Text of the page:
A recent report in SCIENCE describes the synthesis and function of an artificial yeast chromosome. Starting with oligonucleotide building blocks the investigators assembled a 272,871 base synthetic version of the 316,667 base natural chromosome III. The artificial chromosome contained a number of modifications including loxP sites to facilitate gene deletions and alterations as as well as changes in stop codons and various sequence tags. The synthetic chromosome seems to work well and to support all essential functions in living yeast.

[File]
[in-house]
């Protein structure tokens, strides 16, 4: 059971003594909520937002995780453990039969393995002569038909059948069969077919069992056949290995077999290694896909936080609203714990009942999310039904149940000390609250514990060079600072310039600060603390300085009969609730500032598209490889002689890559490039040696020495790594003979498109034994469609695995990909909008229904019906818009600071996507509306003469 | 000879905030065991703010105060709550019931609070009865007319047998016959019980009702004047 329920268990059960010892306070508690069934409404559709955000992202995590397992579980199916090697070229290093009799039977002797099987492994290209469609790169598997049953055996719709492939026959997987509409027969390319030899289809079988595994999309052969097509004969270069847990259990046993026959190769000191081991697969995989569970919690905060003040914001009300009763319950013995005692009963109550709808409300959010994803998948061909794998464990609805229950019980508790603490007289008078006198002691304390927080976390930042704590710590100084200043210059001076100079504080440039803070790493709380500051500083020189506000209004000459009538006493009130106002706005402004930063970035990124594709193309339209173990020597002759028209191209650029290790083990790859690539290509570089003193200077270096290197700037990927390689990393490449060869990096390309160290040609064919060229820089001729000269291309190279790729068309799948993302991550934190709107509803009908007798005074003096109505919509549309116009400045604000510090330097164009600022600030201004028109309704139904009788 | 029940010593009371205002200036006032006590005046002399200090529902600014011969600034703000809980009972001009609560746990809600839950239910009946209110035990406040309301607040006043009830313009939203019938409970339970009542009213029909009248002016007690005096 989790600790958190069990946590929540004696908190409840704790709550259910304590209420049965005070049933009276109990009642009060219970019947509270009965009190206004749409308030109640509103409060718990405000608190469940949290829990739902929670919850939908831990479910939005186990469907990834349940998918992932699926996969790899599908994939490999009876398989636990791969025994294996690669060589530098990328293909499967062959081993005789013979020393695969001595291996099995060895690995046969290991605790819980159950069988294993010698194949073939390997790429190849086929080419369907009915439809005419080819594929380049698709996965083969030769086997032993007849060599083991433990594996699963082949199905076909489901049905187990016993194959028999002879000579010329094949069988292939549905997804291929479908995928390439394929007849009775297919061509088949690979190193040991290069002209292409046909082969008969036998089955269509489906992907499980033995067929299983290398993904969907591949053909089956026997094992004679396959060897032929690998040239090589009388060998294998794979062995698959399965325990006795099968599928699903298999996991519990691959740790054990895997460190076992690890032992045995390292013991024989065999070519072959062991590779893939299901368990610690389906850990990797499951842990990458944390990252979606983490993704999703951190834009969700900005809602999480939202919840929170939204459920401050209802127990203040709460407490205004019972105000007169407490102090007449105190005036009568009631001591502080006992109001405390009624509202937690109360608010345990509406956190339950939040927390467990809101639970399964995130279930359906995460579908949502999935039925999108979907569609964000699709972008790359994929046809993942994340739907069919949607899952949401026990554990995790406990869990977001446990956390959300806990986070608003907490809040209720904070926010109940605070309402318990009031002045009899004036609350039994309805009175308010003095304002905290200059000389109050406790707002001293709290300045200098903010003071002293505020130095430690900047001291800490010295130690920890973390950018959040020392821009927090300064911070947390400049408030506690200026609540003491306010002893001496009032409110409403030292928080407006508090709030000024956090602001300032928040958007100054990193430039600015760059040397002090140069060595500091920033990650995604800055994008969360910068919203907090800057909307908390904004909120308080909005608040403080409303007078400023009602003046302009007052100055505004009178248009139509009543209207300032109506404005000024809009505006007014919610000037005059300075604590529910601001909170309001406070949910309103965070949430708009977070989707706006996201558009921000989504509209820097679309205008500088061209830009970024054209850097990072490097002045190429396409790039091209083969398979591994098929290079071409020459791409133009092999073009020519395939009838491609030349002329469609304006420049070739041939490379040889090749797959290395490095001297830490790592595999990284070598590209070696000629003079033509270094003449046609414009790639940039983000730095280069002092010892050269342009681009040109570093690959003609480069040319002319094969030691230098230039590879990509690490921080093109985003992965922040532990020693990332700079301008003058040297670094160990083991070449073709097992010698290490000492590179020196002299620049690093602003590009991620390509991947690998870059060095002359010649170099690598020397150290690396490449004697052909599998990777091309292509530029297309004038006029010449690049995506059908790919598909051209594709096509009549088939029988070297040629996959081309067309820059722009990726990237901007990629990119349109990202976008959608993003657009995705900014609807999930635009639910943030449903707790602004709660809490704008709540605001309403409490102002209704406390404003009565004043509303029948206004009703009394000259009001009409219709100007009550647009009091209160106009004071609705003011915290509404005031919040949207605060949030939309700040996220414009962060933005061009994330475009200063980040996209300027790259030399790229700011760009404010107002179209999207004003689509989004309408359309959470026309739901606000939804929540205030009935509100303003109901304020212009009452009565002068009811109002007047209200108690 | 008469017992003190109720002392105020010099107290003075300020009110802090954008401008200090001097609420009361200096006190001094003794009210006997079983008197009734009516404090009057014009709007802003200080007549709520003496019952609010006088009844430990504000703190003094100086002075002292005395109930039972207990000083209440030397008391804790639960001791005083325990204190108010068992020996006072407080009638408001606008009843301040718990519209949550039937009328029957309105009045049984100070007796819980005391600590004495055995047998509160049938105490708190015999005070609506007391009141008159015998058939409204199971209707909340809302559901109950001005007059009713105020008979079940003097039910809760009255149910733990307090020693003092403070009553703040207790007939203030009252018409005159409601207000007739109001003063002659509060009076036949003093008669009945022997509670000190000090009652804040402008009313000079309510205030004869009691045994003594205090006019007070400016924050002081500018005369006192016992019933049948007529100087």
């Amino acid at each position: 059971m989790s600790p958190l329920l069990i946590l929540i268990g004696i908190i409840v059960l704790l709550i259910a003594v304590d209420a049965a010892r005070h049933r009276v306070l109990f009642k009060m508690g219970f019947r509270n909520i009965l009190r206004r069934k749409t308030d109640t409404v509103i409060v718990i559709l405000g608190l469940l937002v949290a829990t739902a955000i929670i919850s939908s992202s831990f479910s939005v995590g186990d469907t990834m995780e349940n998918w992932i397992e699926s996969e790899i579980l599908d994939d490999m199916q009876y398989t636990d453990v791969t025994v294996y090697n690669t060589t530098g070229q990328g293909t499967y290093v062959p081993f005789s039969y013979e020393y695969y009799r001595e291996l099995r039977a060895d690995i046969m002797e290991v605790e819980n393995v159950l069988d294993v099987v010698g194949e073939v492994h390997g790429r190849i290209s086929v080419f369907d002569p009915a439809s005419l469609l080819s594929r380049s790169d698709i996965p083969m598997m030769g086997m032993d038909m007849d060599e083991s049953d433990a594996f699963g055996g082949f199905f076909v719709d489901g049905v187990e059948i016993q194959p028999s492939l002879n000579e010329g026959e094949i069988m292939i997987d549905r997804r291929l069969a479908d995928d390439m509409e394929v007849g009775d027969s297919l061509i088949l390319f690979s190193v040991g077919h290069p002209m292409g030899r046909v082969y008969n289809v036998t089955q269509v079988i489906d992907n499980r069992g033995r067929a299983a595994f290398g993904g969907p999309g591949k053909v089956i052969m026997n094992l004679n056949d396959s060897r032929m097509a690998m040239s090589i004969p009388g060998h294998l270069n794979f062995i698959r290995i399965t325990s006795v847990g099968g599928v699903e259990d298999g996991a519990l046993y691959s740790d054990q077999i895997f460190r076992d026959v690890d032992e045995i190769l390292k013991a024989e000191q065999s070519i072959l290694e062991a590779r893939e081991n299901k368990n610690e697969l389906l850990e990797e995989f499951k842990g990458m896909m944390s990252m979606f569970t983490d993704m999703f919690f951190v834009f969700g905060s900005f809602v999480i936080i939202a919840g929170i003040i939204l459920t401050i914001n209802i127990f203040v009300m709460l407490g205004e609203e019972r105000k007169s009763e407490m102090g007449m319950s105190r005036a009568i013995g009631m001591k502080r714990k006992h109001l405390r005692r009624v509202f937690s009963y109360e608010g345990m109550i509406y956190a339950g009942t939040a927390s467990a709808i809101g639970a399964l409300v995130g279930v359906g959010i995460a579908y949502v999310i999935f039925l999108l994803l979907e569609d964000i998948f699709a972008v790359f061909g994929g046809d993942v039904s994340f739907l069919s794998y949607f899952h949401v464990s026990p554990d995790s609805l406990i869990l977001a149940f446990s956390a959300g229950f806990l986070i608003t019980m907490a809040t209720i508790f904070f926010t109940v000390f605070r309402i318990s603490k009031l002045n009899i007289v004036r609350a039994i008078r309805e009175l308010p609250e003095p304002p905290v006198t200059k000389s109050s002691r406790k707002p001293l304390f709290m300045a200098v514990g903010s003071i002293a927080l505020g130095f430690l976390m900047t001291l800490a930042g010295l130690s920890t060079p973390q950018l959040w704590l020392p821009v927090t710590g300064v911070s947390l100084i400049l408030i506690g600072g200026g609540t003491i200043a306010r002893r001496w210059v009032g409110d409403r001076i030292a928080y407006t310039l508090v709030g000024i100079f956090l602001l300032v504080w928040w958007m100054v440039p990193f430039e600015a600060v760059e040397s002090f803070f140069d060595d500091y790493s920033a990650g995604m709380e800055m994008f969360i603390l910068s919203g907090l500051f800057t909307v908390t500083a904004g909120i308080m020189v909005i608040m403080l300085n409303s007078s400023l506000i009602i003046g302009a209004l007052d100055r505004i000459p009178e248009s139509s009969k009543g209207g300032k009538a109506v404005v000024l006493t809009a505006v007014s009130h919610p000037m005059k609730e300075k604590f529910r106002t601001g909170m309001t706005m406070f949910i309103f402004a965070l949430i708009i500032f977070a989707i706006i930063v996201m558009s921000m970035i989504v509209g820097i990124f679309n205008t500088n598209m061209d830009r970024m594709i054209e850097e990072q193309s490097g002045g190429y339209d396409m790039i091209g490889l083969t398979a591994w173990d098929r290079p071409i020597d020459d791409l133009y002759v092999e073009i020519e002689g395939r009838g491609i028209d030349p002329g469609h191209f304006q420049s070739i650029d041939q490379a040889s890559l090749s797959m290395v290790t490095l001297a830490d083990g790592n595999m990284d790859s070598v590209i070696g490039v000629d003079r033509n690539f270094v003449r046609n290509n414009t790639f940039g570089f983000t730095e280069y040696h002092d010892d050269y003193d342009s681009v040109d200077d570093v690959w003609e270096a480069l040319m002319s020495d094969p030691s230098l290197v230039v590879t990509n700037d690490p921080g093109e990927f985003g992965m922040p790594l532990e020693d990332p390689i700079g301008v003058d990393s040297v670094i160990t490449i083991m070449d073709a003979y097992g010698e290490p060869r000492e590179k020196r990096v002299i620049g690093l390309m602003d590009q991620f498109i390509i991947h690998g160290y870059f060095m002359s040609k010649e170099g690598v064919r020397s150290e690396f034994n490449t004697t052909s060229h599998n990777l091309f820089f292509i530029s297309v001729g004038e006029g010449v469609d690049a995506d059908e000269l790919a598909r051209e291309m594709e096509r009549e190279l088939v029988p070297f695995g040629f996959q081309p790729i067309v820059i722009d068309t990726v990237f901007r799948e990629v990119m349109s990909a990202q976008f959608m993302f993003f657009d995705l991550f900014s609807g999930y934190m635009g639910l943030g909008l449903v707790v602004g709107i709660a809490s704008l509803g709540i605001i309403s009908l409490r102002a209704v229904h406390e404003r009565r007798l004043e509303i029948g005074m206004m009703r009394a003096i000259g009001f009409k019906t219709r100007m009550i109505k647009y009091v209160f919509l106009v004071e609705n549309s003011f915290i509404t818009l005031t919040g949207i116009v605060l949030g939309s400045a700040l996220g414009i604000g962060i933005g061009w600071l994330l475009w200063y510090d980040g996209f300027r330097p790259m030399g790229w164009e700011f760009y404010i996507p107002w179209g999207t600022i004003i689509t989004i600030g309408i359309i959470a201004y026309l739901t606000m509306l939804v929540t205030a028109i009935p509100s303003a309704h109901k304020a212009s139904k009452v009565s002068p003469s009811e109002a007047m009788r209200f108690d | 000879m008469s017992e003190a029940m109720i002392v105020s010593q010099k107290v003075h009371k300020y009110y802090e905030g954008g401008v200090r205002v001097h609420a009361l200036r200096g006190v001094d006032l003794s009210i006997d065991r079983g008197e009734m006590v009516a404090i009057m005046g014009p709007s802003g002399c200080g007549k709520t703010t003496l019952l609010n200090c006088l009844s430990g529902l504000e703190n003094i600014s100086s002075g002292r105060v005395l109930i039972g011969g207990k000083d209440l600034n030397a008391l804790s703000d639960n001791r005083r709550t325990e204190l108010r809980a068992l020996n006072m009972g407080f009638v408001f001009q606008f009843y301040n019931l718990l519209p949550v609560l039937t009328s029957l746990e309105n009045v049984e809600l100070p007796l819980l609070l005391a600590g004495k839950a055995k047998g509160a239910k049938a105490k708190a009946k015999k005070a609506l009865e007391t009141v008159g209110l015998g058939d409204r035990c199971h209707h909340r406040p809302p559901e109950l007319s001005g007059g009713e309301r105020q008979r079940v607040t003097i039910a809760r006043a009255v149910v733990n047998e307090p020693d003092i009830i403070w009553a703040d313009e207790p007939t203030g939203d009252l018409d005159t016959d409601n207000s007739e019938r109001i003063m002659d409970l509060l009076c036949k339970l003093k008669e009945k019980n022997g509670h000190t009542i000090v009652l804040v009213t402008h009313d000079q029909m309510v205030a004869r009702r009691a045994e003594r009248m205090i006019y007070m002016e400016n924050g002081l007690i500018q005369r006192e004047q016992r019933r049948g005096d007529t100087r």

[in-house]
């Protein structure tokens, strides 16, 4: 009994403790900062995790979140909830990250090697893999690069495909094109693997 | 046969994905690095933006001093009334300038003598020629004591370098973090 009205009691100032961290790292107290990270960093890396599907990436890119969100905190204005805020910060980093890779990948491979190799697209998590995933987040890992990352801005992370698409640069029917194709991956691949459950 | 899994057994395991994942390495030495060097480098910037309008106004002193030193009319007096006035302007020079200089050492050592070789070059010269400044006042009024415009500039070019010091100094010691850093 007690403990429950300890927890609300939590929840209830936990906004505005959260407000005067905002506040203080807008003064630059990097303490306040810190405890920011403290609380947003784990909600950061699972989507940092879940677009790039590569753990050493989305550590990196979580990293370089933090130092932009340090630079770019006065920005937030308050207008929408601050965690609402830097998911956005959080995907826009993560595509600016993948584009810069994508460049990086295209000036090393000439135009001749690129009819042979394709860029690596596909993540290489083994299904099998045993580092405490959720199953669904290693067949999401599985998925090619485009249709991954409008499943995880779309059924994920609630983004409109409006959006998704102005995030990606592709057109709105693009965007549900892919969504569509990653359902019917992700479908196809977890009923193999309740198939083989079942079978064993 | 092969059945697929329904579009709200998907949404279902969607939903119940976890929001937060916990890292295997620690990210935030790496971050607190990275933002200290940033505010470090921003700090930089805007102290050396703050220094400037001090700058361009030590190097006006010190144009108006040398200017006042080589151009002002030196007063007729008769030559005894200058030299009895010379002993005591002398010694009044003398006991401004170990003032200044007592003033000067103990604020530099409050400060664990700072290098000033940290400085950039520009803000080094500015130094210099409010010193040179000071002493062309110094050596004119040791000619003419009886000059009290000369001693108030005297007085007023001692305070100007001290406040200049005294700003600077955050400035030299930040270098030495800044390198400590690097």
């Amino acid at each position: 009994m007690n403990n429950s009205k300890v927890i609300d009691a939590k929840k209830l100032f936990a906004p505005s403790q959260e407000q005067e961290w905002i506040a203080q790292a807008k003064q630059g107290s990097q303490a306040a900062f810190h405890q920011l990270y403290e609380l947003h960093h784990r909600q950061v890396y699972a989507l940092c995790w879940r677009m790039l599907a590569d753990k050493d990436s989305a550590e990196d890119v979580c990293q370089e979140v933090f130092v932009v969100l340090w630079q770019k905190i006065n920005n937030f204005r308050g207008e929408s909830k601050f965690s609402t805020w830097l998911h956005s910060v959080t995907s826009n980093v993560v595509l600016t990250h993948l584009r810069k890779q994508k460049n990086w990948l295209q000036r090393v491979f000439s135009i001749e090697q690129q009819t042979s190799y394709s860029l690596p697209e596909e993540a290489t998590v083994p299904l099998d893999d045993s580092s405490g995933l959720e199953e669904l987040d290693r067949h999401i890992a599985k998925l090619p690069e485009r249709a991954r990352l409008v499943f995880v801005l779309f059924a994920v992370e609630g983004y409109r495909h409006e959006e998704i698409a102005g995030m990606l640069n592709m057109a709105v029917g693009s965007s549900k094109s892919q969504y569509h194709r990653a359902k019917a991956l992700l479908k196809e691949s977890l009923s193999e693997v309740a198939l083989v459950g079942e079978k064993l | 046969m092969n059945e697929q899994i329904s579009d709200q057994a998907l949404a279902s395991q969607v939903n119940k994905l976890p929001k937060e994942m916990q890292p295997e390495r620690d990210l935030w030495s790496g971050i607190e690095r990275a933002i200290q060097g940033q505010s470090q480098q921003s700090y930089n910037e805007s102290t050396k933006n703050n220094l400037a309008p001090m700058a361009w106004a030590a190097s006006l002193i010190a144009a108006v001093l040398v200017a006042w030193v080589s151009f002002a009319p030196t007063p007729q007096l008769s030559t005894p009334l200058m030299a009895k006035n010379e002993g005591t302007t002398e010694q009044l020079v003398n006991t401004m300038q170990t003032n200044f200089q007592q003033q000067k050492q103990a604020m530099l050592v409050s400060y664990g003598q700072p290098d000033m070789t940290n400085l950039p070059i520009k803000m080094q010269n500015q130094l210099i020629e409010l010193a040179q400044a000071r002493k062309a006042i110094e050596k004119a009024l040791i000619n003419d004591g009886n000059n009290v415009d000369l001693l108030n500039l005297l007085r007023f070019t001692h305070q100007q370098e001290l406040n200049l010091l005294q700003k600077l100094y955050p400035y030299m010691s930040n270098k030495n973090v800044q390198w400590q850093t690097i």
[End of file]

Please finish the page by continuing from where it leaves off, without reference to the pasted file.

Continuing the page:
This molecular biology tour de force has major implications for both basic science and technology. For example, on the basic science side it will allow simultaneous manipulation of multiple genes thus facilitating the investigation of patterns of gene-gene interaction. On the technology side it could allow manipulation of whole suites of genes to produce drugs or other useful molecules that are difficult to synthesize by conventional means. Overall this should be a major step forward for synthetic biology.